Genesee & Wyoming Canada said it invests 12 per cent of revenue generated from the Huron Central back into capital projects every year. 

But the company insists there’s not enough freight volume there to pay for the repairs and upgrades needed, including for new federally-mandated level crossings. 

The loss of the line would jeopardize 45 railway jobs at the Huron Central, likely 200 with EACOM, and 500 jobs at Domtar, as well as threatening the future of those north shore communities.

“If Northern Ontario is to survive and grow,” said Fratesi, “important infrastructure such as this railway needs to continue to be invested in by both levels of government.”

Fratesi said he further impressed upon the politicians and bureaucrats that their recent public investments into industries like Domtar’s Espanola operations and Algoma Steel would be for naught if those operations were adversely impacted.

For Domtar, rail is the primary mode of moving their specialty paper products to market.

Fratesi said transferring freight for all these industries onto the highway would be the equivalent of putting 45,000 transport trucks on the road annually, an option that would be cost prohibitive nor desired from an environmental perspective.

Further complicating their lobbying efforts has been the timing of the federal and provincial elections; followed by the sale of the Huron Central’s ultimate parent company, Connecticut-based Genesee & Wyoming, to Brookfield Infrastructure Partners last summer; and a delay in finalizing that sale due to a lengthy regulatory review by the U.S. Surface Transportation Board.

On the federal funding side, investing in short line railroads doesn’t fit the criteria of any of Ottawa’s transportation infrastructure programming.

And provincially, the Ford government has been exploring alternatives other than Genesee & Wyoming. 

Sudbury rail services company, Diesel Electric Services, told Northern Ontario Business they’ve been approached by provincial cabinet ministers Greg Rickford and Vic Fedeli to gauge their interest in working with the Crown-owned Ontario Northland Transportation Commission in running freight and passenger services on that line.

In what’s become a buck-passing exercise between governments, Fratesi said he’s made it clear to both parties that their involvement in saving the freight service is conditional on each other cooperating.

Some online public criticism has surfaced over taxpayer dollars being spent to subsidize a deteriorating line operated by an otherwise profitable rail carrier. 

But Fratesi argues this potential government investment should be viewed no differently than any other mode of vital transportation infrastructure such as highways, airports and harbours. 

While there are no guarantees Genesee & Wyoming won’t be back asking for more money at a later date, Fratesi informed council he knows of two new industries that would set up shop along that line if the Huron Central were to continue operating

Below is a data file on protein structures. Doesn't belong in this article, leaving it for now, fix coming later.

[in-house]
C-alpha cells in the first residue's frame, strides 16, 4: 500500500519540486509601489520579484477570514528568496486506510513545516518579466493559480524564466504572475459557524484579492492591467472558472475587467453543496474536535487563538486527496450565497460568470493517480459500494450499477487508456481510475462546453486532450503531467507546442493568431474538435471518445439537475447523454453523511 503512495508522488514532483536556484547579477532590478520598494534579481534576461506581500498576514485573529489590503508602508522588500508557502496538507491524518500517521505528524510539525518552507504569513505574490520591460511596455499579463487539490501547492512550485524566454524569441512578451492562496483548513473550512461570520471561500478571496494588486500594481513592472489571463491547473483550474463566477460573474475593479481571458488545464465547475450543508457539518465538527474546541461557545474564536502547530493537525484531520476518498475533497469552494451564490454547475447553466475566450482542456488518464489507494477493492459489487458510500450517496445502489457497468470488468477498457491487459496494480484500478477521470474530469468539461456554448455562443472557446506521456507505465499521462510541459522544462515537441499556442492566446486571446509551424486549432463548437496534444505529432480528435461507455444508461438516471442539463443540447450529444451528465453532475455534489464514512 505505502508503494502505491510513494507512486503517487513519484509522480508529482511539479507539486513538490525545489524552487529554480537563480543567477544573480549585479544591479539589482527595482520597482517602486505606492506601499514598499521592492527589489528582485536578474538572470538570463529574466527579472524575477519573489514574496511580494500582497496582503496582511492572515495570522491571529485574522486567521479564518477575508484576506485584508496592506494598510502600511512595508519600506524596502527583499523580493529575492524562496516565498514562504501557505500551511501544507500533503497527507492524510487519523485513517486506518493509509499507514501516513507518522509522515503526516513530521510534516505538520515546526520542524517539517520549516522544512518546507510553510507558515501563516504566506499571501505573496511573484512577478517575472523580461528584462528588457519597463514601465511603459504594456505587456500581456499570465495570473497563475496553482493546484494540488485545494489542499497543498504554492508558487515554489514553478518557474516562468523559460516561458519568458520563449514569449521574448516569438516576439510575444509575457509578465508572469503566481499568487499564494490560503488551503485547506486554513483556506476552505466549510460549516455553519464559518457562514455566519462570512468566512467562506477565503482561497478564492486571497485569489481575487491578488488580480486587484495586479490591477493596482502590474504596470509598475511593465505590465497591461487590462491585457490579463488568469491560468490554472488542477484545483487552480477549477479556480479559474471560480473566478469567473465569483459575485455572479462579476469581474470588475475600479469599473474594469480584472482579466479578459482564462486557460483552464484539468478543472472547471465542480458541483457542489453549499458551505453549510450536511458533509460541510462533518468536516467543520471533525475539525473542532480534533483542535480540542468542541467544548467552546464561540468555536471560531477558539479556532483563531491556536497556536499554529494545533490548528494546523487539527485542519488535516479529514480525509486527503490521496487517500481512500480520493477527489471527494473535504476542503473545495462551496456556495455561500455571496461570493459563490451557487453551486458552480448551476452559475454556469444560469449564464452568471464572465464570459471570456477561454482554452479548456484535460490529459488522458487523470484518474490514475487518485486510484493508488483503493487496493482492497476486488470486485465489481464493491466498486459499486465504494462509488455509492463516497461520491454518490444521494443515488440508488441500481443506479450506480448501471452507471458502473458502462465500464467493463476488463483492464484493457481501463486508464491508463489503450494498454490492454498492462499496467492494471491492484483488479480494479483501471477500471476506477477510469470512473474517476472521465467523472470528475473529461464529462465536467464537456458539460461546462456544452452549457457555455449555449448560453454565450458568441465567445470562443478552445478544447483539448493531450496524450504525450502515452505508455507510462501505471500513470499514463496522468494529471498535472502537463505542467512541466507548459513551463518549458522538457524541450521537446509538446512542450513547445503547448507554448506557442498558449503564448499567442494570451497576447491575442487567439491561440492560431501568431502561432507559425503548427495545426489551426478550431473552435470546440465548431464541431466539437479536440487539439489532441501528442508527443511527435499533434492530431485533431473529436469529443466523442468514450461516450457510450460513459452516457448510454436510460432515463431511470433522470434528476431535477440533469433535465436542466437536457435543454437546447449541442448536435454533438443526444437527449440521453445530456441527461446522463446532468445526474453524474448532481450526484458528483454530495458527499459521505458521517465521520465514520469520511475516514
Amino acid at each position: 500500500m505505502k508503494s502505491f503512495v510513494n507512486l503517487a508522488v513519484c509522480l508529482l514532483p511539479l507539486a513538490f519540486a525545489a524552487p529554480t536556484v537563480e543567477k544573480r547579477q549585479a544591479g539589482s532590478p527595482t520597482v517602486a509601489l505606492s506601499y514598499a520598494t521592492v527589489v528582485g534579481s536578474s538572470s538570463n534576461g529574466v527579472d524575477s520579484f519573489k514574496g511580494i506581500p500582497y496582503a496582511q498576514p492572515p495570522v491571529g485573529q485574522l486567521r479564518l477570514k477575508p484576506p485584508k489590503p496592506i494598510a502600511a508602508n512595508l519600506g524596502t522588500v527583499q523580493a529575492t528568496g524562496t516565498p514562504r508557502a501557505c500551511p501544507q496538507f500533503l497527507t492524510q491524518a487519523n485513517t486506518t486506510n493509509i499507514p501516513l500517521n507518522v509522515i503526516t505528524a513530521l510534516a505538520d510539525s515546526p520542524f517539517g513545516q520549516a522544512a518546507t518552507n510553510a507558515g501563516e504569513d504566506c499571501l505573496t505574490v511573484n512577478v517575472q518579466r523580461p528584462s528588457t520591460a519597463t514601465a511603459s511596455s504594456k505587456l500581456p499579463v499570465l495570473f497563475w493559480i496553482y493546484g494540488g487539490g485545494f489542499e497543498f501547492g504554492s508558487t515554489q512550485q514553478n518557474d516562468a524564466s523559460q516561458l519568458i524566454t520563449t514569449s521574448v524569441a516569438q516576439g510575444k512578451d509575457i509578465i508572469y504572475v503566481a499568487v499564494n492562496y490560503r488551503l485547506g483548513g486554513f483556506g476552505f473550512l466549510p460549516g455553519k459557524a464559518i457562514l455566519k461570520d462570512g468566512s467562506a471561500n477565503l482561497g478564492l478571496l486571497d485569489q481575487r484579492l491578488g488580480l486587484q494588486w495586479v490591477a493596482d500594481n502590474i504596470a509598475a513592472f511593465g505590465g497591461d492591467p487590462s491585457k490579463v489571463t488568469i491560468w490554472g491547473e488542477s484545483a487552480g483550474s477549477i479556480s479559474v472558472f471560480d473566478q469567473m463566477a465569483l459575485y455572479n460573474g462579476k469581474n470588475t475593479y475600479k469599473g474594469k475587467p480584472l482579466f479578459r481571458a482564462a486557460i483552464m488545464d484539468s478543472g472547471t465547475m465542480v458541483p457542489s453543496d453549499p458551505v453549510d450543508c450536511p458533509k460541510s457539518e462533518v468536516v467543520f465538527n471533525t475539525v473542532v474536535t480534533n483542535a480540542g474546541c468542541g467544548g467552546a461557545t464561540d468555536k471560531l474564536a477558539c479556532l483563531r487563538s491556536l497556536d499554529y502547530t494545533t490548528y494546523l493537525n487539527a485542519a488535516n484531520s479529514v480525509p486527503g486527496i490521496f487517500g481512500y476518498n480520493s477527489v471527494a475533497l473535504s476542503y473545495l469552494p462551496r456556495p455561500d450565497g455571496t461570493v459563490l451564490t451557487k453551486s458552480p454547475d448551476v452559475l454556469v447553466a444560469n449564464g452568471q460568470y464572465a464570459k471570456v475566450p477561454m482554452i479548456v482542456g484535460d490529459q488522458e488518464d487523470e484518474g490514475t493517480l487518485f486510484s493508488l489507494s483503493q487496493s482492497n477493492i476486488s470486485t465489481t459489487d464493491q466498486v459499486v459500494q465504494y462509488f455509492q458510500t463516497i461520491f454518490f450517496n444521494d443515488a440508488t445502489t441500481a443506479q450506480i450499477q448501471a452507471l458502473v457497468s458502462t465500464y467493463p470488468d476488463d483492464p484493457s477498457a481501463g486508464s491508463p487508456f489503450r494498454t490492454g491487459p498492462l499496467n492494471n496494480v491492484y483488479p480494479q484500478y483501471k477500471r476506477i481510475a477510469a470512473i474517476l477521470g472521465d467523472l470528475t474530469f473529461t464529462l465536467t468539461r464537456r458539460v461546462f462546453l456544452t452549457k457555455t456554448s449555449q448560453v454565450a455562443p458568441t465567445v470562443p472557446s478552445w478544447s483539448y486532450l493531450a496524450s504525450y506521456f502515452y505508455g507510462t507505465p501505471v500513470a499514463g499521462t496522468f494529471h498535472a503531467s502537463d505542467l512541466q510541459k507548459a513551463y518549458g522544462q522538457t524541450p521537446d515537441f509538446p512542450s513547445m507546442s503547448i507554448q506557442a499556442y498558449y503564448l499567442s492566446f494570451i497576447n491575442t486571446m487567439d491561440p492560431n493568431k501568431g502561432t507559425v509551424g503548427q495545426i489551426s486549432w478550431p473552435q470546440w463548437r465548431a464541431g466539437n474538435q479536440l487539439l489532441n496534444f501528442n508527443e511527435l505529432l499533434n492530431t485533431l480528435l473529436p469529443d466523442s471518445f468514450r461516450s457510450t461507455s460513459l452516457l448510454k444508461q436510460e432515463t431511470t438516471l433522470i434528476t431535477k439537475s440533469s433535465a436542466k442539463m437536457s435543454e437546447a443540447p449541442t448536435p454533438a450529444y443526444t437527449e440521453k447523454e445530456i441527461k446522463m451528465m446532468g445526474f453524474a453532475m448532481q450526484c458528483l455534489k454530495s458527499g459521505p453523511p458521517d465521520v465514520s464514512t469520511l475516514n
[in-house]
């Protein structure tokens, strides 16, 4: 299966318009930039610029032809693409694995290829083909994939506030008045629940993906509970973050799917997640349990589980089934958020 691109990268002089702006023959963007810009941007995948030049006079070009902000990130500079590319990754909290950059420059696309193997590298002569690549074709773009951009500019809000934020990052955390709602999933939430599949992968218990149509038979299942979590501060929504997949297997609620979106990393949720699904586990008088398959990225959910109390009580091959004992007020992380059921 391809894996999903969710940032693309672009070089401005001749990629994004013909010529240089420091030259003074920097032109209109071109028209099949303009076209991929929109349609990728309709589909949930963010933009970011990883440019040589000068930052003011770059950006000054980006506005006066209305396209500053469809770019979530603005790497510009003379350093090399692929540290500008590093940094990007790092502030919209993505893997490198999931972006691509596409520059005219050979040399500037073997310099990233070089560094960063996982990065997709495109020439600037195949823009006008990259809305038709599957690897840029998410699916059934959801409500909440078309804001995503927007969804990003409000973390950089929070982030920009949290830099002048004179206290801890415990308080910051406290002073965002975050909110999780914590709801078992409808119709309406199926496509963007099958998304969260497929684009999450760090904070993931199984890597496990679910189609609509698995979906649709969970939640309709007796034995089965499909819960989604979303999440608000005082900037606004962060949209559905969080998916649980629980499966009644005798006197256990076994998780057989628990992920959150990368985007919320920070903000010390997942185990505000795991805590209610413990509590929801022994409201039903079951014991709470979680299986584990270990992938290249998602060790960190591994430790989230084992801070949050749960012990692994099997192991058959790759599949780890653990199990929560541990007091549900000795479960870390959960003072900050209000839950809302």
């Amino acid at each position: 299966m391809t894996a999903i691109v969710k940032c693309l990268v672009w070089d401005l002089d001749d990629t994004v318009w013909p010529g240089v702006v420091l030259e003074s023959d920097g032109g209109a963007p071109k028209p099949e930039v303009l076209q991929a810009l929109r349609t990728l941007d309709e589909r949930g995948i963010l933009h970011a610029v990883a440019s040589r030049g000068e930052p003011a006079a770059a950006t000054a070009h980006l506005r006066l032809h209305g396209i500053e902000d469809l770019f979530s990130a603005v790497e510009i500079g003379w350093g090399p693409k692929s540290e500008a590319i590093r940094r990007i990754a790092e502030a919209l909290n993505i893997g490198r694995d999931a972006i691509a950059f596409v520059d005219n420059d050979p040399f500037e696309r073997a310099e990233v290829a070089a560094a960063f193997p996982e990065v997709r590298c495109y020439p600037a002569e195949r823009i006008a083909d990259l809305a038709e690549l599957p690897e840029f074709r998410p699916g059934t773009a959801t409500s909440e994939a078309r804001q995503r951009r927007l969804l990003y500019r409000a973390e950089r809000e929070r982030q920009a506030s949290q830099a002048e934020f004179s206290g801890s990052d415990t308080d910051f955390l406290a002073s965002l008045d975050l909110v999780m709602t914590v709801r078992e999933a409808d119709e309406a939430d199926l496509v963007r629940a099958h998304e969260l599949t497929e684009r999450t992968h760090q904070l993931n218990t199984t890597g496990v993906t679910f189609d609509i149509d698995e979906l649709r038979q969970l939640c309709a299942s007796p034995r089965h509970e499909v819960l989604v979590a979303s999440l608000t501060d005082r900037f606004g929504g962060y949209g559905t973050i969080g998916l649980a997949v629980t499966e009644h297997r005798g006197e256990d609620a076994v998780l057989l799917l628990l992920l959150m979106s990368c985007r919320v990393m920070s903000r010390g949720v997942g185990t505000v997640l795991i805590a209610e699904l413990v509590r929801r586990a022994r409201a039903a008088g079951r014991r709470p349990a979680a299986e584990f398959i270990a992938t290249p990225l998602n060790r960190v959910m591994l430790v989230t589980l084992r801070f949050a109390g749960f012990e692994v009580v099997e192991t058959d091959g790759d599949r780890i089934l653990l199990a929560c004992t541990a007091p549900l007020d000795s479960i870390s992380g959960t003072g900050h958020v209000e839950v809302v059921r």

Photo: Huron Central train in Massey, Ontario – P199 via Wikimedia Commons

Jan 31

Input to Ontario 2020 Budget Consultations

By Transport Action Ontario | Intercity Rail and Bus , Latest News , Northern Ontario , Southwestern Ontario , Urban Transit

The Ontario government is asking for public input into Budget 2020. Transport Action Ontario has made the following submission, focussing on the public transportation sector.

Northern Ontario

  • Provide funding to implement the Ontario Northland and Metrolinx study on passenger train and bus renewal in Northern Ontario
  • Work with the federal government to save the Huron Central Railway, ideally under Ontario Northland management

Southwestern Ontario

  • Provide funding to initiate firm steps to implement some of the Action in the recently released draft transportation master plan.  Particularly important are concrete steps on Actions 6 to 8, which deal with improving passenger rail on existing rail corridors owned by freight rail companies.  Work needs to be initiated with the freight rail companies and with VIA Rail.

Urban Transit

  • Increase the gas tax share directed to urban transit.  This had been promised by the Ford government during the election campaign, but was not kept.
  • Initiate a study to permit Ontario municipalities to use new revenue tools, such as a piece of the provincial sales tax, a land-transfer tax, or authority for road tolls, to fund critical infrastructure such as public transit or roads.
  • Develop a program to subsidize transit fare integration in the Greater Toronto and Hamilton Areas in order to reduce two-fare walls between agencies like TTC-GO and TTC-York Region Transit.

General

  • Include environmental and climate change considerations when reviewing transportation modal options.  Any provincial transportation proposals are then more likely to meet with broader public approval.
  • Expand the highly-successful Community Transportation Grant Program and improve regional coordination/planning/oversight and shared service models.  See our letter to Jeff Yurek (Minister of Transportation at the time) of February 4, 2019 and re-sent to Minister Mulroney in July.
  • Expand the HOT lane program on Ontario expressways.

Photo: Daniel Vorndran